The Lemon Project Committee on Memorialization held a community forum Wednesday, April 20 at the Stryker Center in Williamsburg. This forum, in conjunction with the one held April 11 at the Great Hall of the Sir Christopher Wren Building, was intended to gather ideas from the community regarding the proposal that the committee will submit to College of William and Mary President Taylor Reveley and Provost Michael Halleran later this year.
The LPCOM mission statement is to further the work of representation initiated by the Lemon Project through the establishment of a memorial to the enslaved and free blacks whose labor and lives the College exploited prior to the Civil War.
The committee has resolved that the historic campus is the appropriate location for the memorial. A national competition will be held to find a fitting design.
Slavery is by no means unique to the history of the College; many colleges and universities have had to confront the legacy slavery has left on their institutions and have memorialized this part of their history. LPCOM member Edith Heard said that it is important to recognize this history.
“We wouldn’t be the first nor the second, but we have to do something because of the history that’s in Williamsburg,” Heard said. “Tell it all — good, bad, ugly — just tell it.”
We wouldn’t be the first nor the second, but we have to do something because of the history that’s in Williamsburg,” Heard said.
Heard also used the forum as an opportunity to circulate a petition to rename Rawls Byrd Elementary School. The school is named after former Superintendent of Williamsburg-James City County Schools Rawls Byrd, who resisted integration and was known to act in a discriminatory way toward black students.
According to history professor Jody Allen, who co-taught the class “Memorialization of the Enslaved at William and Mary” from which the LPCOM originated, the LPCOM has seen great support from the College administration and nothing but positive responses from the community
LPCOM member Bronte de Cardenas ’16 said one of the reasons a memorial is so important is that the College still has a long way to go in terms of awareness on this issue.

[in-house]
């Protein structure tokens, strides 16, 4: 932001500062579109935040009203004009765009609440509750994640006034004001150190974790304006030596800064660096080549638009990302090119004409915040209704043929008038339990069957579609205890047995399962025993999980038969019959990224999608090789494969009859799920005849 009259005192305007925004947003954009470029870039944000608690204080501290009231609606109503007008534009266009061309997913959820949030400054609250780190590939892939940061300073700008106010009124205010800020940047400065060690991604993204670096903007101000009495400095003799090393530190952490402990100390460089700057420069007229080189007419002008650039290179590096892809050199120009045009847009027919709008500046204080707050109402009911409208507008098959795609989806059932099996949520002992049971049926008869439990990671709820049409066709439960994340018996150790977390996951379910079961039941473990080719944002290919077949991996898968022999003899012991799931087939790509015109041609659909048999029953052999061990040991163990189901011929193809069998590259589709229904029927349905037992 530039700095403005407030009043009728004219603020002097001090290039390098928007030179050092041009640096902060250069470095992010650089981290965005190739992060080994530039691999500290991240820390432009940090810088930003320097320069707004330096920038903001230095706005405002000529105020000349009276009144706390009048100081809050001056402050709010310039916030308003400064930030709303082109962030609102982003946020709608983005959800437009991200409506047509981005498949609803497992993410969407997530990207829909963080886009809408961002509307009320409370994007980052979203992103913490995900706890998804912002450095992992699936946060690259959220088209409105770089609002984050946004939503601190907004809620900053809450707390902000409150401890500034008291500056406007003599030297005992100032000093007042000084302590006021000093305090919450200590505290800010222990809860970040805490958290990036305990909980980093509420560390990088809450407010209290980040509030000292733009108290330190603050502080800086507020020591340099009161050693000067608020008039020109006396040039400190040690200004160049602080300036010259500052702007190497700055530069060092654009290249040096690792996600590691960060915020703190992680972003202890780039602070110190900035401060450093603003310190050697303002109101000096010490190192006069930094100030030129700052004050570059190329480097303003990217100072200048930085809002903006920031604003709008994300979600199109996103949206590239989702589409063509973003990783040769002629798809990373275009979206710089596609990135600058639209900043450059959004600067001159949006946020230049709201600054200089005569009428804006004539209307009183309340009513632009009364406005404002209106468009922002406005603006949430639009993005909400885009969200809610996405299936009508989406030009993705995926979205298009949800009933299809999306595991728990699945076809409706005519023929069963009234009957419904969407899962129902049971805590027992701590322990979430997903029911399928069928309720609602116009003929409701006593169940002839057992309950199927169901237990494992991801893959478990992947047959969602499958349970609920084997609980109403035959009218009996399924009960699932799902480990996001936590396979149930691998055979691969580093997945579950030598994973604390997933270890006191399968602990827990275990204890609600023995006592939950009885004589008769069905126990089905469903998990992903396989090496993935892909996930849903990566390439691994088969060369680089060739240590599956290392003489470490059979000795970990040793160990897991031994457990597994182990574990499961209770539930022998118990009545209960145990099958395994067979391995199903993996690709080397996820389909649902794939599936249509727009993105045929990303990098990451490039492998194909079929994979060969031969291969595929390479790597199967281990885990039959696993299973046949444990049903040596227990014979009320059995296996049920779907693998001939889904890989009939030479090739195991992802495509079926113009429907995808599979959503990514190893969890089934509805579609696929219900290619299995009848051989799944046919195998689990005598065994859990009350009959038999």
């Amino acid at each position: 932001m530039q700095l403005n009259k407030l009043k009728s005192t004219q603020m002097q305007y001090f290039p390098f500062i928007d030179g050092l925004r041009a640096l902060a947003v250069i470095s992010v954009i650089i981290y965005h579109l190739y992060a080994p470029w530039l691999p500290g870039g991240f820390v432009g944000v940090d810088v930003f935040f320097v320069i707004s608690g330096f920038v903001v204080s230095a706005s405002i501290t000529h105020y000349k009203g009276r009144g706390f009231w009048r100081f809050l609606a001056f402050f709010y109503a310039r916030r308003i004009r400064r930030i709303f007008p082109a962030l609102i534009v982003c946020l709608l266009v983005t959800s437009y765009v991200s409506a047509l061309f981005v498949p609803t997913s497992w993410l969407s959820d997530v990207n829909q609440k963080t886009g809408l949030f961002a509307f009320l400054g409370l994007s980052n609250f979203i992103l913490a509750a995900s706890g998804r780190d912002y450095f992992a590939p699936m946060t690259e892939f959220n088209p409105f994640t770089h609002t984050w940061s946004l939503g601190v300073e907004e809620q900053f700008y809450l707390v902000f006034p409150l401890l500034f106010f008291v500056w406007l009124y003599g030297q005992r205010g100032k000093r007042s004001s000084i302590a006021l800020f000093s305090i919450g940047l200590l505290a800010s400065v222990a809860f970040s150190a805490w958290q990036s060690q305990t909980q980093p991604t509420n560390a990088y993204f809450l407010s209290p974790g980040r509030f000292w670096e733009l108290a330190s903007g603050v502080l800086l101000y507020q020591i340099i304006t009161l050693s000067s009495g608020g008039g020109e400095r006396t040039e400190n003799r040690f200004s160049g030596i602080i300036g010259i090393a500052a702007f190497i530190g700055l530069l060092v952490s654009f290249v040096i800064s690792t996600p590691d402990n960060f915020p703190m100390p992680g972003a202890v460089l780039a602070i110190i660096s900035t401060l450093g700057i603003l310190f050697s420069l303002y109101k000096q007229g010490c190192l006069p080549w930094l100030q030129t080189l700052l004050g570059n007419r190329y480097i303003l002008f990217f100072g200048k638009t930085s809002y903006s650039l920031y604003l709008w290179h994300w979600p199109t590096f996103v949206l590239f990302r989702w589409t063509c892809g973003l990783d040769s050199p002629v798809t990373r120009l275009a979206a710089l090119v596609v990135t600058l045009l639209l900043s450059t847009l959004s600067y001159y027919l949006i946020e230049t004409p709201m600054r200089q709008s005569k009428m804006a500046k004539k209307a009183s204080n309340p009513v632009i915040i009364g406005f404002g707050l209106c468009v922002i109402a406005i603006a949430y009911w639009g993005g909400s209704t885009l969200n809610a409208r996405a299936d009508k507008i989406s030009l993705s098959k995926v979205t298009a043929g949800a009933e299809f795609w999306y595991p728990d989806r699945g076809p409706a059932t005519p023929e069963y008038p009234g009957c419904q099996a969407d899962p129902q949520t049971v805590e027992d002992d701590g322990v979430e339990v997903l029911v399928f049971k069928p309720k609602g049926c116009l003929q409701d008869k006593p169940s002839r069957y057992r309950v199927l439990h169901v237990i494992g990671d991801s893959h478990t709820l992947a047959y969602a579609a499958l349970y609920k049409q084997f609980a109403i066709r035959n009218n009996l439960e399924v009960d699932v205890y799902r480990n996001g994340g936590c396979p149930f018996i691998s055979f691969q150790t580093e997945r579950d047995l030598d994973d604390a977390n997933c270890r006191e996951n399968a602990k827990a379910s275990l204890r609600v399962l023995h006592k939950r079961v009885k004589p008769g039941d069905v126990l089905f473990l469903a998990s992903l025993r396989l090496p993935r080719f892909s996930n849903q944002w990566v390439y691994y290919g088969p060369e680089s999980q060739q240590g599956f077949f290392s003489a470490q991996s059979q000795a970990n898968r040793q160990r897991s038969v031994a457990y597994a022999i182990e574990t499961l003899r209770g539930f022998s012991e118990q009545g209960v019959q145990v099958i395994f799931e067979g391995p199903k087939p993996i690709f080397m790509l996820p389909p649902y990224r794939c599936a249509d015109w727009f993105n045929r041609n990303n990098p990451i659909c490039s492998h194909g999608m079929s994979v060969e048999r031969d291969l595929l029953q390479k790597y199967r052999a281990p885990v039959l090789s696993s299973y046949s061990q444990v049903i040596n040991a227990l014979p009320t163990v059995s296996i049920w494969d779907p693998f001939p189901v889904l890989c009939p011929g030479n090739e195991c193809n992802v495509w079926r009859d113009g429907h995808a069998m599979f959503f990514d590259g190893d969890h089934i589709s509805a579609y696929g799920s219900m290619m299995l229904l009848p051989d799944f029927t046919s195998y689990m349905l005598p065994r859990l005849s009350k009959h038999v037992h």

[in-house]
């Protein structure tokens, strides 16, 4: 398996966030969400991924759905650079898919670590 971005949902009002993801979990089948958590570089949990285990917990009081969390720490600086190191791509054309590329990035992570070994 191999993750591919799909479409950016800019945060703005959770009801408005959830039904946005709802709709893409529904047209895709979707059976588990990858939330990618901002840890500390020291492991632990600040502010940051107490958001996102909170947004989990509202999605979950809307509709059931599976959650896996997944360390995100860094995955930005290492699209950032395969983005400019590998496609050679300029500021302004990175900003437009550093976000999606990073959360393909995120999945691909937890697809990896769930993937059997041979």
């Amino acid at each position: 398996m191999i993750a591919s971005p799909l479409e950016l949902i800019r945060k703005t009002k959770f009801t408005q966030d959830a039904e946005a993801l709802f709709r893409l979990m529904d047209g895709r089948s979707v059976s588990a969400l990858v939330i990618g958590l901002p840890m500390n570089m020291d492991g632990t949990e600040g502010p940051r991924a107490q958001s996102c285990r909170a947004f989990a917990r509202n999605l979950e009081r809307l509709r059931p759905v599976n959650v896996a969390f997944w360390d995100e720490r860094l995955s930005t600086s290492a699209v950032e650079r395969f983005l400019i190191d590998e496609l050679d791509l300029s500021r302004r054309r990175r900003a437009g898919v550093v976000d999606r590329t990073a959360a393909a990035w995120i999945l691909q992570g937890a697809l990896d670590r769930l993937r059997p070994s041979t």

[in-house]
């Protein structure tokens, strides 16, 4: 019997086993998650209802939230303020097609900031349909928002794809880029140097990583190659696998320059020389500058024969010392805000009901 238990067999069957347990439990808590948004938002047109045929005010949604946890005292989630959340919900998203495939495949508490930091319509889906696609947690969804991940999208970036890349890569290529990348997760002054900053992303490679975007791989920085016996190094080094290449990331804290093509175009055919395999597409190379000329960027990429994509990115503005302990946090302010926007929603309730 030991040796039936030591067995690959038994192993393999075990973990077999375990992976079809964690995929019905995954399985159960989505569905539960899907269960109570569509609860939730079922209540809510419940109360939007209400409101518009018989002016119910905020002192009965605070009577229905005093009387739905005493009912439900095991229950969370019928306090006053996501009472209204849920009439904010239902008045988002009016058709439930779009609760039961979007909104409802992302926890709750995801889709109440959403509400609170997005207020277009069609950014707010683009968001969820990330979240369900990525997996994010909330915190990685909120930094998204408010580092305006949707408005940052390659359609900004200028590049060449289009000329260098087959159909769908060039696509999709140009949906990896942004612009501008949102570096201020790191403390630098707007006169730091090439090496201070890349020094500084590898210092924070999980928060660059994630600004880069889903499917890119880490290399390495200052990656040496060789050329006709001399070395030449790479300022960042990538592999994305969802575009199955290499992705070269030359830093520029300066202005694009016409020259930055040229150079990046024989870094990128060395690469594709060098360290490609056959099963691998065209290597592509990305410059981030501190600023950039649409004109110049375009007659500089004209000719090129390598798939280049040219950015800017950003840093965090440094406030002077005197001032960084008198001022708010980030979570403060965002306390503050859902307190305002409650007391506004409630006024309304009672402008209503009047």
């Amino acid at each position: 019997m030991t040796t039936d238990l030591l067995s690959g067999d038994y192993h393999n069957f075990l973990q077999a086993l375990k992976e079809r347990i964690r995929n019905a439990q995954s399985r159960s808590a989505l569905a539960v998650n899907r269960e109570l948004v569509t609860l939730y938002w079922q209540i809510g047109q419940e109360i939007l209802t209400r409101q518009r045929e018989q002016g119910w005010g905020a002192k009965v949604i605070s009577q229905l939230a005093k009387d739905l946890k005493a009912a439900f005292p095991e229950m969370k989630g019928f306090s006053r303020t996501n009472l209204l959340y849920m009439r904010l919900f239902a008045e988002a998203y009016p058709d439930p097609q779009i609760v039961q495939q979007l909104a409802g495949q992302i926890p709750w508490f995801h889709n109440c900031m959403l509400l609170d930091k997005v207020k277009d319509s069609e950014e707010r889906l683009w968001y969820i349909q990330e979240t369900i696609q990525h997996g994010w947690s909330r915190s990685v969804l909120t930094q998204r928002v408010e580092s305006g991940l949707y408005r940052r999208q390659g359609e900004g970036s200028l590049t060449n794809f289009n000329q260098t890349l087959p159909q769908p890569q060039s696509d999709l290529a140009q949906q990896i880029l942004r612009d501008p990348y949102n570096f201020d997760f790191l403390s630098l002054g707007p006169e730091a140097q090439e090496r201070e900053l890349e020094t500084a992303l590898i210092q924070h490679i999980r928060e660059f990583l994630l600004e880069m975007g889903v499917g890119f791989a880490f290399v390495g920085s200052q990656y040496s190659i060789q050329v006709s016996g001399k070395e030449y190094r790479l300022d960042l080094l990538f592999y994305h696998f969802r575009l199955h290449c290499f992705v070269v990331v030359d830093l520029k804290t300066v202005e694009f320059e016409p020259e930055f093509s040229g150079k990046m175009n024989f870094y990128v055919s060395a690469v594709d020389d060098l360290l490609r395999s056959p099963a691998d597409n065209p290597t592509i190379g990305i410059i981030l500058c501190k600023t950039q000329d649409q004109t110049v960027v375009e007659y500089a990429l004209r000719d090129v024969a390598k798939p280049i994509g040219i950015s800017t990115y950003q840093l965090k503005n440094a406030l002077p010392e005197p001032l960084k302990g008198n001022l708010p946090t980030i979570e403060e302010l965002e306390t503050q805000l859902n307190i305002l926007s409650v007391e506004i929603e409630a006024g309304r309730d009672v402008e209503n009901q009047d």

“I think there are still a lot of people … who don’t know the history of the College, and don’t know who Lemon was, don’t know about this project,” de Cardenas said. “I know a lot of people who were very surprised to hear that the College owned slaves, so that’s something that’s not always talked about.”
De Cardenas said that it is important to acknowledge history even when it is painful.
“I think not talking about it is ignoring an entire part of our history, and I think it’s a false representation of who we are,” de Cardenas said.
I think not talking about it is ignoring an entire part of our history, and I think it’s a false representation of who we are,” de Cardenas said.
Sam Biddle, a former student in attendance, said he has seen an increase in awareness at the College about this issue
“I think that institutionally it’s growing in awareness; it’s growing in terms of coverage,” Biddle said. “I think there’s certainly more that needs to be done, but that’s not just the College’s responsibility but our society’s.”
One of the main issues addressed at the forum was whether the memorial should occupy an indoor or outdoor space. Several people in attendance voiced concerns that placing the memorial inside would make it less visible and less accessible. A consensus was reached that the location should be easily visible and accessible to both the College community and to the Williamsburg community.
Another common suggestion was that the memorial should encourage reflection and possibly even include a place to sit. However, other attendees said that while it is important that the memorial allow for reflection, it should also be disruptive and jarring, so as to not be easily ignored by passersby.
An issue in designing a memorial comes from the limited historical record of slave labor at the College. While research has brought to light documentation of slavery at the College, a knowledge gap still exists, making it difficult to recognize those enslaved people whose names have not survived.
To conclude the forum, de Cardenas asked those in attendance to discuss what they would want people 50 years from now to think about the memorial. One attendee said that he hoped the memorial would not put this matter to bed, but would rather act as an indication that racial justice is still a priority to the College community in addition to being a reminder of past injustices. Founding a research institute on racial and ethnic studies could be another way to ensure the legacy of the Lemon Project extends past the year 2018, when it is set to end.
“Talking about having a physical memorial doesn’t preclude any talk of having scholarships or any kind of continuing, less physical manifestation of a memorial to the enslaved at William and Mary,” de Cardenas said.